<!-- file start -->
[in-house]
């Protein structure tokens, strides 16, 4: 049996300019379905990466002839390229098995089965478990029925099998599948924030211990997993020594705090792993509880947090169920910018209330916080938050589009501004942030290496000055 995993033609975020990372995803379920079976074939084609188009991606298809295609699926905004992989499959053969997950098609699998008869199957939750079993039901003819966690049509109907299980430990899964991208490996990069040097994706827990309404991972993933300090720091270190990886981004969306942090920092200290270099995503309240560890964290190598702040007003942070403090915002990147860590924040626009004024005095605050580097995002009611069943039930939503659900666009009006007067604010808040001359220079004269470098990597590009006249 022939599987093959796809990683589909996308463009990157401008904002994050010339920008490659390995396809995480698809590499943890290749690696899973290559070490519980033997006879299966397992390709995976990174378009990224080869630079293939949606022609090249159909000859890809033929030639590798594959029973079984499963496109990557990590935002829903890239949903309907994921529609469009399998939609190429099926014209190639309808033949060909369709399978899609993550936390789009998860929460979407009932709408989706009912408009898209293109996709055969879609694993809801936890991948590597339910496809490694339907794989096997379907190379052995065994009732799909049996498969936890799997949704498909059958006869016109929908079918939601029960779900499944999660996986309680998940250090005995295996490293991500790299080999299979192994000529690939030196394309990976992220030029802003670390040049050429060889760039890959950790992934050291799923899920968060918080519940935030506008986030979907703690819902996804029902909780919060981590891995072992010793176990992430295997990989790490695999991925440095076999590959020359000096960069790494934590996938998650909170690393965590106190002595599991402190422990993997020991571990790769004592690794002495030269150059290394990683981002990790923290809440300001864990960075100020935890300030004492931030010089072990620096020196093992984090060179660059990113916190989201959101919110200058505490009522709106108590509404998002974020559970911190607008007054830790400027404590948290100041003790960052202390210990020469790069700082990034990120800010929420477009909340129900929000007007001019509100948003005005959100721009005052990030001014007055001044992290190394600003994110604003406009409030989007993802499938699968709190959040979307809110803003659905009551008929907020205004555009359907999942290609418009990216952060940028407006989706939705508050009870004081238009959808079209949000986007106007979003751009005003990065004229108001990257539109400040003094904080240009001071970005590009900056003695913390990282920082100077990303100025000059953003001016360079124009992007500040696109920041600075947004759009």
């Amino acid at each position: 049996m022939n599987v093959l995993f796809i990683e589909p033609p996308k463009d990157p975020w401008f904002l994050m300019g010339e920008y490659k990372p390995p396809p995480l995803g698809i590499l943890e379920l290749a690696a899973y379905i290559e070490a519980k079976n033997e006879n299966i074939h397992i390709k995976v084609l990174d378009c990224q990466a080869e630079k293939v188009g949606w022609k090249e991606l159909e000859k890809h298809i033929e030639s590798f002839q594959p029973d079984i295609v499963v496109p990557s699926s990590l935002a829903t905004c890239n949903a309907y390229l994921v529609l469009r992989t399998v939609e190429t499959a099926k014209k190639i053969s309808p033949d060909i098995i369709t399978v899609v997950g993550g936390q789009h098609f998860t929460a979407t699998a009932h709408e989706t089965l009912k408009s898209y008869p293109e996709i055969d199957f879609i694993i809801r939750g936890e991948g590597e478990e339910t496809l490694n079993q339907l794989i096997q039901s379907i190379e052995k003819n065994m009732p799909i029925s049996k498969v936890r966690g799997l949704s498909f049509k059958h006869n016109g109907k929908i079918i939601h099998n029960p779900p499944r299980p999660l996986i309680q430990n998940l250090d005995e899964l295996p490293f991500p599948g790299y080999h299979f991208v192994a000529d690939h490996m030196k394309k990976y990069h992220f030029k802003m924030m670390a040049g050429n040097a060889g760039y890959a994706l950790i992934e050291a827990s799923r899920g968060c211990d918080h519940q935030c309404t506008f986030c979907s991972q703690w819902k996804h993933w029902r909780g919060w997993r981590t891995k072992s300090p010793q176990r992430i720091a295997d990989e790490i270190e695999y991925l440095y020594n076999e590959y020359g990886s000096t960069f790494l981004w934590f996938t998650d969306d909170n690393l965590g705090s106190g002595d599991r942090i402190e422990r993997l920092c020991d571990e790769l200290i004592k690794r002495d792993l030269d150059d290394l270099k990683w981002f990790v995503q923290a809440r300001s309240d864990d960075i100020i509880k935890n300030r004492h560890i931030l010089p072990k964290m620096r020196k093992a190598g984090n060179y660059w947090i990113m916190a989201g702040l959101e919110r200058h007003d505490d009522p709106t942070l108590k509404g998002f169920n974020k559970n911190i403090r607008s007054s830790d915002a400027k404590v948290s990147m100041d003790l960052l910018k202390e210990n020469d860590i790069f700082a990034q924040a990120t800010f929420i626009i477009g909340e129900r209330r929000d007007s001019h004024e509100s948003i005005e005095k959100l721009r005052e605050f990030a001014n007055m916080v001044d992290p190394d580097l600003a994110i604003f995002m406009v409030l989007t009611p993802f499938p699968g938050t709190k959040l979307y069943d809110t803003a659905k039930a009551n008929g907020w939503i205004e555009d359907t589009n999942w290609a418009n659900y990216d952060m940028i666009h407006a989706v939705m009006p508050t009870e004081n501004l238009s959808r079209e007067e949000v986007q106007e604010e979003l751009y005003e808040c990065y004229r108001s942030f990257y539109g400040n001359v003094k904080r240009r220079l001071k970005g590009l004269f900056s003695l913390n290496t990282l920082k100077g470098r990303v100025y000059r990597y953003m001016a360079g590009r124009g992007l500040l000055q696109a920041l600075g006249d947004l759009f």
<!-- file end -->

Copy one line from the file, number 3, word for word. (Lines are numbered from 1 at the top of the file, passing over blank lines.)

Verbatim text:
């Amino acid at each position: 049996m022939n599987v093959l995993f796809i990683e589909p033609p996308k463009d990157p975020w401008f904002l994050m300019g010339e920008y490659k990372p390995p396809p995480l995803g698809i590499l943890e379920l290749a690696a899973y379905i290559e070490a519980k079976n033997e006879n299966i074939h397992i390709k995976v084609l990174d378009c990224q990466a080869e630079k293939v188009g949606w022609k090249e991606l159909e000859k890809h298809i033929e030639s590798f002839q594959p029973d079984i295609v499963v496109p990557s699926s990590l935002a829903t905004c890239n949903a309907y390229l994921v529609l469009r992989t399998v939609e190429t499959a099926k014209k190639i053969s309808p033949d060909i098995i369709t399978v899609v997950g993550g936390q789009h098609f998860t929460a979407t699998a009932h709408e989706t089965l009912k408009s898209y008869p293109e996709i055969d199957f879609i694993i809801r939750g936890e991948g590597e478990e339910t496809l490694n079993q339907l794989i096997q039901s379907i190379e052995k003819n065994m009732p799909i029925s049996k498969v936890r966690g799997l949704s498909f049509k059958h006869n016109g109907k929908i079918i939601h099998n029960p779900p499944r299980p999660l996986i309680q430990n998940l250090d005995e899964l295996p490293f991500p599948g790299y080999h299979f991208v192994a000529d690939h490996m030196k394309k990976y990069h992220f030029k802003m924030m670390a040049g050429n040097a060889g760039y890959a994706l950790i992934e050291a827990s799923r899920g968060c211990d918080h519940q935030c309404t506008f986030c979907s991972q703690w819902k996804h993933w029902r909780g919060w997993r981590t891995k072992s300090p010793q176990r992430i720091a295997d990989e790490i270190e695999y991925l440095y020594n076999e590959y020359g990886s000096t960069f790494l981004w934590f996938t998650d969306d909170n690393l965590g705090s106190g002595d599991r942090i402190e422990r993997l920092c020991d571990e790769l200290i004592k690794r002495d792993l030269d150059d290394l270099k990683w981002f990790v995503q923290a809440r300001s309240d864990d960075i100020i509880k935890n300030r004492h560890i931030l010089p072990k964290m620096r020196k093992a190598g984090n060179y660059w947090i990113m916190a989201g702040l959101e919110r200058h007003d505490d009522p709106t942070l108590k509404g998002f169920n974020k559970n911190i403090r607008s007054s830790d915002a400027k404590v948290s990147m100041d003790l960052l910018k202390e210990n020469d860590i790069f700082a990034q924040a990120t800010f929420i626009i477009g909340e129900r209330r929000d007007s001019h004024e509100s948003i005005e005095k959100l721009r005052e605050f990030a001014n007055m916080v001044d992290p190394d580097l600003a994110i604003f995002m406009v409030l989007t009611p993802f499938p699968g938050t709190k959040l979307y069943d809110t803003a659905k039930a009551n008929g907020w939503i205004e555009d359907t589009n999942w290609a418009n659900y990216d952060m940028i666009h407006a989706v939705m009006p508050t009870e004081n501004l238009s959808r079209e007067e949000v986007q106007e604010e979003l751009y005003e808040c990065y004229r108001s942030f990257y539109g400040n001359v003094k904080r240009r220079l001071k970005g590009l004269f900056s003695l913390n290496t990282l920082k100077g470098r990303v100025y000059r990597y953003m001016a360079g590009r124009g992007l500040l000055q696109a920041l600075g006249d947004l759009f």